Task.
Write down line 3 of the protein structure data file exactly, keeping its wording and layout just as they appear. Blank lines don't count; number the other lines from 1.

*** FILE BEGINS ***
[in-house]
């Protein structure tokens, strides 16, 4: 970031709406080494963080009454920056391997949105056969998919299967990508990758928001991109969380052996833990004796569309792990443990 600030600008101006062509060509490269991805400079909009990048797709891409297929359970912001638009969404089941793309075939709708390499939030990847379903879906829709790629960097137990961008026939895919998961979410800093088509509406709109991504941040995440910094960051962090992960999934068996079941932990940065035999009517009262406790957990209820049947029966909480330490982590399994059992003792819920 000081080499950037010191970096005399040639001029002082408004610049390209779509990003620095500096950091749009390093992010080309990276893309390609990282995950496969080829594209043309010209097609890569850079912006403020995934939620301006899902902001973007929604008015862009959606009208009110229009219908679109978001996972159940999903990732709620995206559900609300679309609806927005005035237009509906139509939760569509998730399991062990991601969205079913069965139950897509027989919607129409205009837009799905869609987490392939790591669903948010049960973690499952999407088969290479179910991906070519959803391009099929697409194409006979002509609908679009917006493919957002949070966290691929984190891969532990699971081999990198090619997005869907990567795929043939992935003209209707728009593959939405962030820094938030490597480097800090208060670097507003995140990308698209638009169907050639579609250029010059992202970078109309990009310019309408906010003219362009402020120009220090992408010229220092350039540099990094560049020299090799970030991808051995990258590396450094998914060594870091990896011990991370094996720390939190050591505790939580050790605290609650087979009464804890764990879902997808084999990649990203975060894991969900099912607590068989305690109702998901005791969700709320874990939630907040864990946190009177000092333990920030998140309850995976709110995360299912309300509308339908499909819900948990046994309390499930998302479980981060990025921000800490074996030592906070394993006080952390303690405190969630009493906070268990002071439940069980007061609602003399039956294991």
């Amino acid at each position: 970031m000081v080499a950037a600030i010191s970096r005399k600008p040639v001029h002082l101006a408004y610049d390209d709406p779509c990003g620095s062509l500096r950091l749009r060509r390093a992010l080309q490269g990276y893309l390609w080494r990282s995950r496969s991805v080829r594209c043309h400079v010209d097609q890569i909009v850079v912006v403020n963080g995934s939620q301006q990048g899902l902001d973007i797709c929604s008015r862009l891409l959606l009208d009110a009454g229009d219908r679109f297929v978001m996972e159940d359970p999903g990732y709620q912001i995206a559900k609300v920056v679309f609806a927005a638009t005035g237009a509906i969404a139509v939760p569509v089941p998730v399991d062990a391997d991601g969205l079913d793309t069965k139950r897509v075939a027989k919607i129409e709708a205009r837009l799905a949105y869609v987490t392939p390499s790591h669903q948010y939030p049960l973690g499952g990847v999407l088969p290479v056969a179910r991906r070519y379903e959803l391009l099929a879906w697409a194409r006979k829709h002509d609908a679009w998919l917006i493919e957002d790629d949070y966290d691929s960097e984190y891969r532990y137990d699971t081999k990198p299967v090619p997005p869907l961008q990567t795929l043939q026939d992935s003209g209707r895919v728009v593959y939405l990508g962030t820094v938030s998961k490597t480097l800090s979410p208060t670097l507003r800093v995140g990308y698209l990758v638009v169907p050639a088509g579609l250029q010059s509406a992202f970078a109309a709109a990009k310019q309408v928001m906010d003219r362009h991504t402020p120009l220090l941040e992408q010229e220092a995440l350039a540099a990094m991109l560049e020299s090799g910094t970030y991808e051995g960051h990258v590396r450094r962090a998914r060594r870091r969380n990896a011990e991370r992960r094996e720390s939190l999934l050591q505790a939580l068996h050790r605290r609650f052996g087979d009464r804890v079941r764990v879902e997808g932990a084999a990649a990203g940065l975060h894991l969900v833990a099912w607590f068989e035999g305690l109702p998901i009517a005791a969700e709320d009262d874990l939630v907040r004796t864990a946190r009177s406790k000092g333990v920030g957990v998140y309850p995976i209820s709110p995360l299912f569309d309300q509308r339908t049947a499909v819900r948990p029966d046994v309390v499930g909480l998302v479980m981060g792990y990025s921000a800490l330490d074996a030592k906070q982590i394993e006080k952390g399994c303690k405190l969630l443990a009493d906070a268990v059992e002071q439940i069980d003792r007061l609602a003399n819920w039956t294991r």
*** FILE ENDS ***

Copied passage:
């Amino acid at each position: 970031m000081v080499a950037a600030i010191s970096r005399k600008p040639v001029h002082l101006a408004y610049d390209d709406p779509c990003g620095s062509l500096r950091l749009r060509r390093a992010l080309q490269g990276y893309l390609w080494r990282s995950r496969s991805v080829r594209c043309h400079v010209d097609q890569i909009v850079v912006v403020n963080g995934s939620q301006q990048g899902l902001d973007i797709c929604s008015r862009l891409l959606l009208d009110a009454g229009d219908r679109f297929v978001m996972e159940d359970p999903g990732y709620q912001i995206a559900k609300v920056v679309f609806a927005a638009t005035g237009a509906i969404a139509v939760p569509v089941p998730v399991d062990a391997d991601g969205l079913d793309t069965k139950r897509v075939a027989k919607i129409e709708a205009r837009l799905a949105y869609v987490t392939p390499s790591h669903q948010y939030p049960l973690g499952g990847v999407l088969p290479v056969a179910r991906r070519y379903e959803l391009l099929a879906w697409a194409r006979k829709h002509d609908a679009w998919l917006i493919e957002d790629d949070y966290d691929s960097e984190y891969r532990y137990d699971t081999k990198p299967v090619p997005p869907l961008q990567t795929l043939q026939d992935s003209g209707r895919v728009v593959y939405l990508g962030t820094v938030s998961k490597t480097l800090s979410p208060t670097l507003r800093v995140g990308y698209l990758v638009v169907p050639a088509g579609l250029q010059s509406a992202f970078a109309a709109a990009k310019q309408v928001m906010d003219r362009h991504t402020p120009l220090l941040e992408q010229e220092a995440l350039a540099a990094m991109l560049e020299s090799g910094t970030y991808e051995g960051h990258v590396r450094r962090a998914r060594r870091r969380n990896a011990e991370r992960r094996e720390s939190l999934l050591q505790a939580l068996h050790r605290r609650f052996g087979d009464r804890v079941r764990v879902e997808g932990a084999a990649a990203g940065l975060h894991l969900v833990a099912w607590f068989e035999g305690l109702p998901i009517a005791a969700e709320d009262d874990l939630v907040r004796t864990a946190r009177s406790k000092g333990v920030g957990v998140y309850p995976i209820s709110p995360l299912f569309d309300q509308r339908t049947a499909v819900r948990p029966d046994v309390v499930g909480l998302v479980m981060g792990y990025s921000a800490l330490d074996a030592k906070q982590i394993e006080k952390g399994c303690k405190l969630l443990a009493d906070a268990v059992e002071q439940i069980d003792r007061l609602a003399n819920w039956t294991r």